• Transport Squadron 1: 5 landing ships, 4 replenishment ships
          • Southern Ocean Fleet (Zhanjiang)
            • 3rd Flotilla (Zhanjiang)
              • Escort Squadron 5: 3 destroyers, 6 frigates, 3 corvettes
              • Escort Squadron 6: 4 destroyers, 5 frigates, 4 corvettes
            • 4th Flotilla (Guangzhou)
              • Escort Squadron 7: 4 destroyers, 5 frigates, 3 corvettes
              • Escort Squadron 8: 3 destroyers, 5 frigates, 4 corvettes
            • 5th Flotilla (Ningbo)
              • Escort Squadron 9: 4 destroyers, 7 frigates, 4 corvettes
              • Escort Squadron 10: 4 destroyers, 7 frigates, 4 corvettes
            • 3rd Submarine Flotilla (Hainan Island): 25 submarines
            • 4th Submarine Flotilla (Ningbo): 25 submarines
            • 5th Submarine Flotilla (Fuzhou): 18 submarines
            • Auxiliary Squadron 1: 1 rescue and salvage ship, 6 troop transports, 1 hospital ship
            • Transport Squadron 2: 17 landing ships, 9 replenishment ships
            • Transport Squadron 3: 13 landing ships, 4 replenishment ships
          • Mediterranean Squadron (Latakia, Syria): ships on rotation, including 1 aircraft carrier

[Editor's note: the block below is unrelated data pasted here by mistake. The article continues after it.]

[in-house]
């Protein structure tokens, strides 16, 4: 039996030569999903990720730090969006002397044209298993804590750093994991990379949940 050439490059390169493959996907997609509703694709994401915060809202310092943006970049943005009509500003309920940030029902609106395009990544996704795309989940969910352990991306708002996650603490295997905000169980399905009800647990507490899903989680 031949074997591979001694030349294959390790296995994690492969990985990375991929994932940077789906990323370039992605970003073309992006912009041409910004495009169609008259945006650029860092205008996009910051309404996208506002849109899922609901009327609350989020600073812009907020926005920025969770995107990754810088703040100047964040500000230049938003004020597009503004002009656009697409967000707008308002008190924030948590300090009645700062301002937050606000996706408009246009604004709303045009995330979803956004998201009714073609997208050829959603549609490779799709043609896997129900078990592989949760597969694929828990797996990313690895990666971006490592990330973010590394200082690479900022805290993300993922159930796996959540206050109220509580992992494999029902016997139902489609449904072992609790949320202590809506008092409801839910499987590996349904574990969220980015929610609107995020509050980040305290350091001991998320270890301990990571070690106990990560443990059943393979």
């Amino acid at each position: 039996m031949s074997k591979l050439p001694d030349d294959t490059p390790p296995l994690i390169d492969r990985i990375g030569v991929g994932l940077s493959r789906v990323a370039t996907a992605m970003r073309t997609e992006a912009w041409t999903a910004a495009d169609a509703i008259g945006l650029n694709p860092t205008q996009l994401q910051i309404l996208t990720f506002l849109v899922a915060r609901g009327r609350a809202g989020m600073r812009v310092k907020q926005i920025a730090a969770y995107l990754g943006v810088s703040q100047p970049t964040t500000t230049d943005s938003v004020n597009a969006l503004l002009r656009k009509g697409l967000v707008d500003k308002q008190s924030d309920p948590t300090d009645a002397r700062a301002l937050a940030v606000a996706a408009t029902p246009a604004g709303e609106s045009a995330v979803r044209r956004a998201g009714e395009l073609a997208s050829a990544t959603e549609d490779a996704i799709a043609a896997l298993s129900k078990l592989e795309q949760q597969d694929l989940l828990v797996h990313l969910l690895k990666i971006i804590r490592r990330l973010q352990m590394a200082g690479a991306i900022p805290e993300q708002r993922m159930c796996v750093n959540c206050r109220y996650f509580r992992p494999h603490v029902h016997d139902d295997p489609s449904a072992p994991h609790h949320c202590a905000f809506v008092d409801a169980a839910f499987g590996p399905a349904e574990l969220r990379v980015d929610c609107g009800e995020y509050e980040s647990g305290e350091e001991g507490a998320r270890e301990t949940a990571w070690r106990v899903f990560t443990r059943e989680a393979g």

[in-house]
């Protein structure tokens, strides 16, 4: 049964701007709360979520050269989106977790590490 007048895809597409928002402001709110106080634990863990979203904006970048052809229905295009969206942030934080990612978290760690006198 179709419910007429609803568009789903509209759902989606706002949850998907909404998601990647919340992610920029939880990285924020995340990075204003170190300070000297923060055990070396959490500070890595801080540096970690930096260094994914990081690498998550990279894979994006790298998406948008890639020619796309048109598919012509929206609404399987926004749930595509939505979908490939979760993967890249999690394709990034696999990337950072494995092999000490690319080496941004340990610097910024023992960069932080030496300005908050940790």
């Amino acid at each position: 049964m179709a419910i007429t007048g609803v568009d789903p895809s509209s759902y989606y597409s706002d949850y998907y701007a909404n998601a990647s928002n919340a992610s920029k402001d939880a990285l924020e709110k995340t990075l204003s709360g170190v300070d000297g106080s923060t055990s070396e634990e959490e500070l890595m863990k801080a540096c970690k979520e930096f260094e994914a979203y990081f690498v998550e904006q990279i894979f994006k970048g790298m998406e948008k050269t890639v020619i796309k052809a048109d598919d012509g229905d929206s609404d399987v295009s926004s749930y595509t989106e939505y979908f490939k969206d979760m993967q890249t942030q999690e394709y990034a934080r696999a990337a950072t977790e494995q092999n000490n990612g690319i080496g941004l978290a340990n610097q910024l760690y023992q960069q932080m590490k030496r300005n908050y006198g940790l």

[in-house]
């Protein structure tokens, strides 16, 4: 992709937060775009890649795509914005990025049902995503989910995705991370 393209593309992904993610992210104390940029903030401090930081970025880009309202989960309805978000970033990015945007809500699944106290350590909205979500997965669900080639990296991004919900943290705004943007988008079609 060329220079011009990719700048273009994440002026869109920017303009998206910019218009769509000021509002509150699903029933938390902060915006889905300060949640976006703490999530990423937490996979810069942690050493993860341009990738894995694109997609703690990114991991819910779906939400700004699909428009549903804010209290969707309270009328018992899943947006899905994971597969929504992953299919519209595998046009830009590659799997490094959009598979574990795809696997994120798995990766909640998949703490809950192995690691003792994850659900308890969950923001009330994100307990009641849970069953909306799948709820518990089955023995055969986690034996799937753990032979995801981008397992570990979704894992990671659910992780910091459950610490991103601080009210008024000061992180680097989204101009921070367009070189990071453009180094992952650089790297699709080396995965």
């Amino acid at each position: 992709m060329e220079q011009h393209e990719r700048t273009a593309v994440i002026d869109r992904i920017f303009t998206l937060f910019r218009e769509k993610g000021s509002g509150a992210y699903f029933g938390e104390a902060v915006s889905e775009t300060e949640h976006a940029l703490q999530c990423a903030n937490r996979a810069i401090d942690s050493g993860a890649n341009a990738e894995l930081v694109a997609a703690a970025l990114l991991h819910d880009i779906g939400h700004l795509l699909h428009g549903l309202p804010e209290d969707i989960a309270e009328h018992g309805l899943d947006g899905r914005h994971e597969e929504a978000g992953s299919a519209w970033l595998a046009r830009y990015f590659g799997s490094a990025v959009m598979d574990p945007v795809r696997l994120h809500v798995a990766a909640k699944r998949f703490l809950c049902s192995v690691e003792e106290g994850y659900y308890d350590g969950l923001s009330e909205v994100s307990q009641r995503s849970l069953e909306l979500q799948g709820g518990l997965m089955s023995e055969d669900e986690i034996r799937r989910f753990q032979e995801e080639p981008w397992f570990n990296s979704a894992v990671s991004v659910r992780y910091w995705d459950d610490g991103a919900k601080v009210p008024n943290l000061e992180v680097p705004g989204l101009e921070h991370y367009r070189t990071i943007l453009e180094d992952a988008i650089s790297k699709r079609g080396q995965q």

• Naval Air Force
          • Naval Air Regiment 1 (Qingdao)
          • Naval Air Regiment 2 (Weihai)
          • Naval Air Regiment 3 (Guangzhou)
          • Naval Air Regiment 4 (Shenzhen)
          • Naval Air Regiment 5 (Zhanjiang)
          • Naval Air Regiment 6 (Fuzhou)
          • Naval Air Regiment 7 (Ningbo)
          • Naval Air Regiment 8 (Lüshunkou)

Branches and administration[edit | edit source]

The branches of the Chinese Navy include the Submarine Force, the Surface Force, the Coastal Defense Force, the Marine Corps and the Naval Air Force.

Activities[edit | edit source]

Anti-piracy operations[edit | edit source]

Spratley Islands dispute[edit | edit source]

Ranks[edit | edit source]

Officers[edit | edit source]

Pay
grade
Student Officer O-1 O-2 O-3 O-4 O-5 O-6 O-7 O-8 O-9 O-10 Special grade

Imperial
Navy

(Edit)
No insignia No insignia Taiwan-navy-OF-1b.svg Taiwan-navy-OF-1a.svg Taiwan-navy-OF-2.svg Taiwan-navy-OF-3.svg Taiwan-navy-OF-4.svg Taiwan-navy-OF-5.svg Taiwan-navy-OF-7.svg Taiwan-navy-OF-8.svg Taiwan-navy-OF-9a.svg Taiwan-navy-OF-9b.svg